course, it does "sell" itself in the sense that it advertises and seeks out customers, but it delivers no new commodity. The shirt which it picks up dirty is the same shirt which it returns clean, different only because of a button or two it may have lost in the washer.

The argument made by Manheim was advanced by the taxpayer in Department of Treasury of Indiana v. Ingram-Richardson Mfg. Co., 313 U.S. 252. In that case, the Ingram-Richardson Company in Indiana sent its representatives to places beyond the confines of Indiana to pick up stove and refrigerator parts, deliver them to its plant where the parts were enameled, and then returned them to the customers. When Indiana assessed as gross income the receipts collected from this business, ingram-Richardson maintained that it was engaged in interstate commerce in that it was selling its product outside Indiana. The Supreme Court declined to accept this view and held that Ingram-Richardson was not making sales outside the State but rendering services in Indiana. Therefore, the receipts from such services were subject to the Indiana Gross Income Tax Law.

Practically the same situation repeats itself here. Manheim is performing services to goods already owned by its customers. If the rendering of laundry services could be held to constitute a sale, then almost every service could be so classified. Such a holding would be contrary to the long-established definition of a "sale," defined in Webster's New International Dictionary as: "A contract whereby the absolute or general ownership of property is transferred from one person to another for a price, or a sum of money, or, loosely, for any consideration. Also, a contract for such transfer of ownership in the future or upon the future fulfillment of some condition ... The word sale is often specifically used of the sale of personal property, as usually in the phrase the law of sales."

[ 398 Pa. Page 270]

However, Manheim does perform a service beyond Philadelphia when it sends its route-salesmen beyond the city limits to pick up and deliver the laundry to those customers. In this respect the lower court correctly held that "... to the extent that pick-up and delivery are performed outside of the City, the receipts attributable thereto are attributable to a service actually performed outside the limits of the City of Philadelphia and should be excluded from the tax base." Accordingly, it properly remanded the case to the Tax Review Board "for the purpose of arriving at a formula of allocation: of those receipts attributable to pick-up and delivery service performed outside the City."

Now, the question remains: Was the allocation formula adopted by the Tax Review Board allowing an exclusion of 10% from gross receipts from out of City customers reasonable, or was it unreasonable, arbitrary and capricious as contended by appellant company which seeks a 22%-24% exclusion? A review of the record satisfies us that the court below was justified in adopting the opinion of the Tax Review Board which stated: "The mandate of the Court, as we read it compels us to adopt some allocation formula and the only matter now open for our decision is the choice of the particular formula which best accomplishes the allocation required by the Court's decision.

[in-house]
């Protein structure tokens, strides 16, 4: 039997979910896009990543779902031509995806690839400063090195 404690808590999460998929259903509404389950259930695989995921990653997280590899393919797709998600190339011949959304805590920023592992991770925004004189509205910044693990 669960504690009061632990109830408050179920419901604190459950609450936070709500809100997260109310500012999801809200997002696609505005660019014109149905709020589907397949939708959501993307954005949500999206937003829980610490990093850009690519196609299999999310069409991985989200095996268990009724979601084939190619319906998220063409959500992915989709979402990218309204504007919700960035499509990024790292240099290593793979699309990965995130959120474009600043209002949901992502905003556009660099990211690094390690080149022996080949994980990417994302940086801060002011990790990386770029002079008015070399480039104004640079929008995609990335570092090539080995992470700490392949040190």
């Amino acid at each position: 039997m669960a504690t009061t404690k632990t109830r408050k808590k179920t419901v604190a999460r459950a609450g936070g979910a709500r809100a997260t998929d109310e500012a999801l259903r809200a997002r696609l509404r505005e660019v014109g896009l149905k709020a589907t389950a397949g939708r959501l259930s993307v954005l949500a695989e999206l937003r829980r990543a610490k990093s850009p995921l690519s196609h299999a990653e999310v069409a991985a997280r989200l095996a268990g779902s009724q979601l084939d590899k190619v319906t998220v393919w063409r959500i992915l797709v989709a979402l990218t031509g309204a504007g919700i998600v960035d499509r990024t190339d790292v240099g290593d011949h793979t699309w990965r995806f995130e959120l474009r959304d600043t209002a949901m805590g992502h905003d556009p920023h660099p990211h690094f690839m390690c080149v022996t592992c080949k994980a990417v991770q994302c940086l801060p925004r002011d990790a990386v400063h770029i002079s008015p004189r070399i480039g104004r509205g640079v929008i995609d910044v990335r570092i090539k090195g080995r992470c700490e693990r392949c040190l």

"Counsel for petitioner contends that we should approve the formula he has devised which is set forth in our supplementary finding of facts of June 3, 1957. This formula consists of a fraction the numerator of which is the cost of pick-up and delivery service (both within is petitioner's total operating costs. This fraction, which is petitioner's total operating costs. This fraction, applied to petitioner's receipts from laundry picked up and delivered outside the City, would yield exclusions for the years involved of approximately

[ 398 Pa. Page 271]

    twenty-two to twenty-four per cent (22%-24%). We do not adopt this formula for two reasons: (1) It is based entirely on cost and makes no allowance for the fact that petitioner's plant and thus apparently its property is located entirely within the City. (2) Neither does it make allowance for fact that part of petitioner's service to extra city customers includes transportation between the city line and petitioner's plant, as well as loading and unloading at the plant, all of which takes place in the City.

"The Assistant City Solicitor argues that if a formula is used it should be something less than ten per cent (10%) but we do not find his argument convincing.

"Consequently, making allowance for the various considerations, and acting in compliance with the Court's mandate, we find the most reasonable allocation formula to be the differential which petitioner itself has fixed between the price charged for laundry picked up and delivered at the customer's home as compared with that delivered and called for by the customer at petitioner's plant."

Disposition

Accordingly, the orders of the court below are affirmed; costs to be borne equally between the parties.